I picked Morgan Spurlock’s latest flick not because I’m a huge fan of his but because I thought Comic-Con Episode IV: A Fan’s Hope could be a lot of fun to watch with a large group of people. I wasn’t disappointed. The room was full of fans of all things Comic-Con. Whenever a favorite hero appeared on screen (Joss Whedon, Stan Lee, Kevin Smith, etc.) cheering broke out. Applause and cheers also came during several moments in the film where the main subjects achieve their stated goal. Laughs were also plentiful. Does all this make for a great doc? Not great, but good. The production value is extremely high. This was likely due to Spurlock’s 150 or so people working on the film, which included 24+ film crews at the convention filming at the same time. We learned during the Q&A, which Spurlock attended, that there have been numerous people trying to get documentaries made about Comic-Con but the show promoters have denied permission until this film. The film chooses several people to follow to the geek mecca in San Diego. These people represent different aspects of the show including aspiring artists, collectors, old-school comic book fans/sellers, and couples who find love connections at the convention. Interspersed throughout are interviews with various celebrities and fans all set to an Apple ad like white background. The style works for the film since it has a high gloss factor to it, including highly stylized comic book animatied transitions and a super hero movie soundtrack. I had a lot of fun watching the film with everyone and it was a nice bonus for Spurlock and two of the film’s main characters to make it for the Q&A.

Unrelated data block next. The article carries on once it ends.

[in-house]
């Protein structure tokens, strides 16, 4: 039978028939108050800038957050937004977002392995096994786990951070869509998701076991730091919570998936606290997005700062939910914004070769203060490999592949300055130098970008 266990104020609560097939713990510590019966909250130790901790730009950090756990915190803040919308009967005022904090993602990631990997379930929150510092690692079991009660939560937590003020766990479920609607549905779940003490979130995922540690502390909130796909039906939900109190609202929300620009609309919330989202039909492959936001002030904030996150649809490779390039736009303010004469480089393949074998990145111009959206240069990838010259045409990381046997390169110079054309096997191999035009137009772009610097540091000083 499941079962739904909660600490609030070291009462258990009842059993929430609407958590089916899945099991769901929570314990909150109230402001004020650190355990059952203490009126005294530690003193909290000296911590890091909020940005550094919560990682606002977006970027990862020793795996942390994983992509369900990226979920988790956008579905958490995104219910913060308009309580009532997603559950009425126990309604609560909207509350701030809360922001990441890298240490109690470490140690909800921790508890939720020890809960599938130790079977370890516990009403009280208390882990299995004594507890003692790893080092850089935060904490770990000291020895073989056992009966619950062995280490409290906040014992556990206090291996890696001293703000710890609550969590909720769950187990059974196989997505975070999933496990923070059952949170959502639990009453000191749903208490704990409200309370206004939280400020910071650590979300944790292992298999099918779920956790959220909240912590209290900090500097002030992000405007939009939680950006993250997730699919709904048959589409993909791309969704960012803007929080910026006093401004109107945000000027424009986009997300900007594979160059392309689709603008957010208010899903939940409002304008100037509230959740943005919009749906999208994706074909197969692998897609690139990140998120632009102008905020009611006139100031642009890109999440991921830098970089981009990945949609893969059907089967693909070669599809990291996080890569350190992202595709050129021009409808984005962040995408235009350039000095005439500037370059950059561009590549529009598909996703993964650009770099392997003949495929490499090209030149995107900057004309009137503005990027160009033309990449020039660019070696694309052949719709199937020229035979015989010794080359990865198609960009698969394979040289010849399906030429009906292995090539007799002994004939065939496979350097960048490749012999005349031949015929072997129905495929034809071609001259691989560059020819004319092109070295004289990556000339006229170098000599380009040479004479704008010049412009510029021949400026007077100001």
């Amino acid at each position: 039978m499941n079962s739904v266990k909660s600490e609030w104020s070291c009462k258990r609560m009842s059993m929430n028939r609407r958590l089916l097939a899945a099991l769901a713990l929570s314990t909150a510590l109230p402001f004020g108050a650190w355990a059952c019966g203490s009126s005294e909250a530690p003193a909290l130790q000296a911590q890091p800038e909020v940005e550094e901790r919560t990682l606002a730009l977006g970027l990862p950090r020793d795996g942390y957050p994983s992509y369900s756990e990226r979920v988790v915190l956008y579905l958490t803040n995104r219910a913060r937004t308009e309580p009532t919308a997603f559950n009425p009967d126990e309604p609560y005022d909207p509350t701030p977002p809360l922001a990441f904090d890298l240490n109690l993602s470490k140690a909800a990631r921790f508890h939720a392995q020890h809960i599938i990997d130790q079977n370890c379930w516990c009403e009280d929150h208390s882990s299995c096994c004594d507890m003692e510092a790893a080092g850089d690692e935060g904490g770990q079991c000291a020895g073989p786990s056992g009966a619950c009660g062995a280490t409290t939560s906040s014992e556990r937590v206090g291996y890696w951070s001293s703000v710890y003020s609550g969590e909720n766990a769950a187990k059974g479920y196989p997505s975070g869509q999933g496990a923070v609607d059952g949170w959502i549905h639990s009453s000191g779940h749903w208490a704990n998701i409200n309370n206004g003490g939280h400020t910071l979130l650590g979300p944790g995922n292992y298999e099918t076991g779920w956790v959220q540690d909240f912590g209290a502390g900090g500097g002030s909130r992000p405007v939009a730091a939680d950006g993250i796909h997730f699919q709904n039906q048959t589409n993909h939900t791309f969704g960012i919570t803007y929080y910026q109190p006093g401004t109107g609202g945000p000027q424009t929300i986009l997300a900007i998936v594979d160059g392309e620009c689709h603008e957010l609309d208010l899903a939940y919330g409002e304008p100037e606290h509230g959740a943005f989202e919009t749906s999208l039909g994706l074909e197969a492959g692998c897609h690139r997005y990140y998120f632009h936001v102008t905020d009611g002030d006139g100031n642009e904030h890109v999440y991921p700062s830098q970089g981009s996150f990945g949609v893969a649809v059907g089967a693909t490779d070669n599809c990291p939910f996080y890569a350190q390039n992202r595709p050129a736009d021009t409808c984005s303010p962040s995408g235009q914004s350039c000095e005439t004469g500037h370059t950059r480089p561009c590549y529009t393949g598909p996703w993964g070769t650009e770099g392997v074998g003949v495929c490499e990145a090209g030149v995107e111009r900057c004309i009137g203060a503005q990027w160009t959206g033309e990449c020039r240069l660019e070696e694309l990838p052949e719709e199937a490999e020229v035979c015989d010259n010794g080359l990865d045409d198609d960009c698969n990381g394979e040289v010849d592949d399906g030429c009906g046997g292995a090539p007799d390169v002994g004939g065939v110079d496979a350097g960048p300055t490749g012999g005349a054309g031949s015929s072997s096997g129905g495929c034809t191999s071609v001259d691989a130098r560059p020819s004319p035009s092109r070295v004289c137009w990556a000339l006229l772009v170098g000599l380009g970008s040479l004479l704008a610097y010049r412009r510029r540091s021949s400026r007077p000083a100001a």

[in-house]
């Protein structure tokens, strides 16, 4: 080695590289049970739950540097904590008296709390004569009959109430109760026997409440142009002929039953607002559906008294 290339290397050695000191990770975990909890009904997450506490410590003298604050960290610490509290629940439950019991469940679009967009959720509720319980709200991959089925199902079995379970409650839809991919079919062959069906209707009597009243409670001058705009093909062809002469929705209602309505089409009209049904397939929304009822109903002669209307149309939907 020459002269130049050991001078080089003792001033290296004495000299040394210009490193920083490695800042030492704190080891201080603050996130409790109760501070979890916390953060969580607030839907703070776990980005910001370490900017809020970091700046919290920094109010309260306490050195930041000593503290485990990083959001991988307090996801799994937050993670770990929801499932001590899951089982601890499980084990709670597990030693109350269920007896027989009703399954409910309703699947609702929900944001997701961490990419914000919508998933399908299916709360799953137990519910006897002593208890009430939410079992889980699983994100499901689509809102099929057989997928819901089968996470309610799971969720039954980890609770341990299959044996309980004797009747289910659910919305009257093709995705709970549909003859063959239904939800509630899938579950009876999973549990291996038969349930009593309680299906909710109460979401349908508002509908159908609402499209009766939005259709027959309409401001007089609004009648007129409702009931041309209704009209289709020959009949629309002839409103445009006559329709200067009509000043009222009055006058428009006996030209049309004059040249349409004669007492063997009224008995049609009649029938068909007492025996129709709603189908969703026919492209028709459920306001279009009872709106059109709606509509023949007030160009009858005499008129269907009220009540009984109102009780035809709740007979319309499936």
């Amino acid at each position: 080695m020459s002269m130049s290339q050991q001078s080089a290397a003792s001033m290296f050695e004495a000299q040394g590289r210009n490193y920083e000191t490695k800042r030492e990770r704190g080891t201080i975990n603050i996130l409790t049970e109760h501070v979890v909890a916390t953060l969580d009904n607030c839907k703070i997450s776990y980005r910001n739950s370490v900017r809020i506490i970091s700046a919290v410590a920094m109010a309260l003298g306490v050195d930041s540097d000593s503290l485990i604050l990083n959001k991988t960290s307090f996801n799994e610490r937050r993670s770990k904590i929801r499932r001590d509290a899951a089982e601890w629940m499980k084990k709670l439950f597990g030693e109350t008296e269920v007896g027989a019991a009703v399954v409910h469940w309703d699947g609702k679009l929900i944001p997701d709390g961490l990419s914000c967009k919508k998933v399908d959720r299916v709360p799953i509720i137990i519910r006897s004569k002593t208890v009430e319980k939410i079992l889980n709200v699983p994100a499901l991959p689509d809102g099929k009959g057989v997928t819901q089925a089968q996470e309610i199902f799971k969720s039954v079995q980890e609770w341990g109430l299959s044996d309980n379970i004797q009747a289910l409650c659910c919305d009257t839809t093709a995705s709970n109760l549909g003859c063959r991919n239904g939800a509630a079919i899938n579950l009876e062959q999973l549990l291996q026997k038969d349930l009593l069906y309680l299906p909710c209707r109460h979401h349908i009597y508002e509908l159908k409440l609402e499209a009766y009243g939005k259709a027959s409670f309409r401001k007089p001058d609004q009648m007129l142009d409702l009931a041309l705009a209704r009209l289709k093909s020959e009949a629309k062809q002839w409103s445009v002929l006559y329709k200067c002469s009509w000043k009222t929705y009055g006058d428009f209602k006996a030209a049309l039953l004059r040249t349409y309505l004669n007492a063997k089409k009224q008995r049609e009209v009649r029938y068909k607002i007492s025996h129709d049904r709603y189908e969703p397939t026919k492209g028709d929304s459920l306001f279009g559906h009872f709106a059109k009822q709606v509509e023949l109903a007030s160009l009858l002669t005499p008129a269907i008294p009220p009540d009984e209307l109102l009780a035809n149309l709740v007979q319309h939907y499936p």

I can’t say much about the fifth doc I saw since it was a secret screening and the policy at the fest is you can’t write up anything about it. They do this so they can show films that would otherwise not be shown due to restrictions other festivals have on exclusivity to premieres. To some of the larger festivals, your movie is tainted if it’s been shown before. True/False secret screenings get around this restriction by never promoting the movie by name or too many specific details.